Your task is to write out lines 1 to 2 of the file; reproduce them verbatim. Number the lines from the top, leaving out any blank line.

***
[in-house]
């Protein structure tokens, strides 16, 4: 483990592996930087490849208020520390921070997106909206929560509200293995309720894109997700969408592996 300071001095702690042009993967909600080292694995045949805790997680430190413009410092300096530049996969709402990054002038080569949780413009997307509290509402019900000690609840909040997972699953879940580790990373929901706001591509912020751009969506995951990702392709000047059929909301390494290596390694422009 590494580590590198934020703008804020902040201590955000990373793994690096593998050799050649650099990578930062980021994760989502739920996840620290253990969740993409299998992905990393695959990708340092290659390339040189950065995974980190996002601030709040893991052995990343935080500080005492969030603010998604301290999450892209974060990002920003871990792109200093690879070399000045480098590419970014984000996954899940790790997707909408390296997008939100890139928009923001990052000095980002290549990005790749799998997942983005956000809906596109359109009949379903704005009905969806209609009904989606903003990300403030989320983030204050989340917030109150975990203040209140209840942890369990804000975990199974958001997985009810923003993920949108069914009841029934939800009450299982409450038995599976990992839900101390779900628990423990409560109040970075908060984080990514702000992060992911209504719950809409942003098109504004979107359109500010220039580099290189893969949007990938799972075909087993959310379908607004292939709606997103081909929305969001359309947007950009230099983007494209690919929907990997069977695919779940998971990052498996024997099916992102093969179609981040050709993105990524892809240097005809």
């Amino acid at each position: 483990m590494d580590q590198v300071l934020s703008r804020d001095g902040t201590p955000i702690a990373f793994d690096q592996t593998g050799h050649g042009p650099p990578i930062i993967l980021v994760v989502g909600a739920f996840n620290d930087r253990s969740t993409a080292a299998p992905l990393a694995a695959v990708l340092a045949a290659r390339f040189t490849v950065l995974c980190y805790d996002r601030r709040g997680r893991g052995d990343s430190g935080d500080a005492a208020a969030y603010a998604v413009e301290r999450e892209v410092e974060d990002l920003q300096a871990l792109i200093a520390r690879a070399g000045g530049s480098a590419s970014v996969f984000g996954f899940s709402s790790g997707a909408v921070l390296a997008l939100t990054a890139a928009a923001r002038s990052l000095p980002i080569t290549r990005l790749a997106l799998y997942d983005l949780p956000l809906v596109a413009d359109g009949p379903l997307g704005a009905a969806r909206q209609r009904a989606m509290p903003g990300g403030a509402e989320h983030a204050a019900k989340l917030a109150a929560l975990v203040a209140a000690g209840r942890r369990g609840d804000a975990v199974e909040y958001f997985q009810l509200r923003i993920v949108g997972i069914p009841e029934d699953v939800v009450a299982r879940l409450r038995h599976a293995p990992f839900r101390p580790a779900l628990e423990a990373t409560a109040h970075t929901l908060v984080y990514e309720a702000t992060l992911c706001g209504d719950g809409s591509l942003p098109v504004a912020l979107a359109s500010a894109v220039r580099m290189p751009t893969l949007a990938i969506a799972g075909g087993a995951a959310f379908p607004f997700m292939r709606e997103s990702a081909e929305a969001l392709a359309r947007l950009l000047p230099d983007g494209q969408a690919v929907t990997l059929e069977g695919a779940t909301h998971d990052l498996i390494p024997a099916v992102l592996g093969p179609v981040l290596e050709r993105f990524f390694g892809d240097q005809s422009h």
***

[in-house]
């Protein structure tokens, strides 16, 4: 483990592996930087490849208020520390921070997106909206929560509200293995309720894109997700969408592996 300071001095702690042009993967909600080292694995045949805790997680430190413009410092300096530049996969709402990054002038080569949780413009997307509290509402019900000690609840909040997972699953879940580790990373929901706001591509912020751009969506995951990702392709000047059929909301390494290596390694422009 590494580590590198934020703008804020902040201590955000990373793994690096593998050799050649650099990578930062980021994760989502739920996840620290253990969740993409299998992905990393695959990708340092290659390339040189950065995974980190996002601030709040893991052995990343935080500080005492969030603010998604301290999450892209974060990002920003871990792109200093690879070399000045480098590419970014984000996954899940790790997707909408390296997008939100890139928009923001990052000095980002290549990005790749799998997942983005956000809906596109359109009949379903704005009905969806209609009904989606903003990300403030989320983030204050989340917030109150975990203040209140209840942890369990804000975990199974958001997985009810923003993920949108069914009841029934939800009450299982409450038995599976990992839900101390779900628990423990409560109040970075908060984080990514702000992060992911209504719950809409942003098109504004979107359109500010220039580099290189893969949007990938799972075909087993959310379908607004292939709606997103081909929305969001359309947007950009230099983007494209690919929907990997069977695919779940998971990052498996024997099916992102093969179609981040050709993105990524892809240097005809």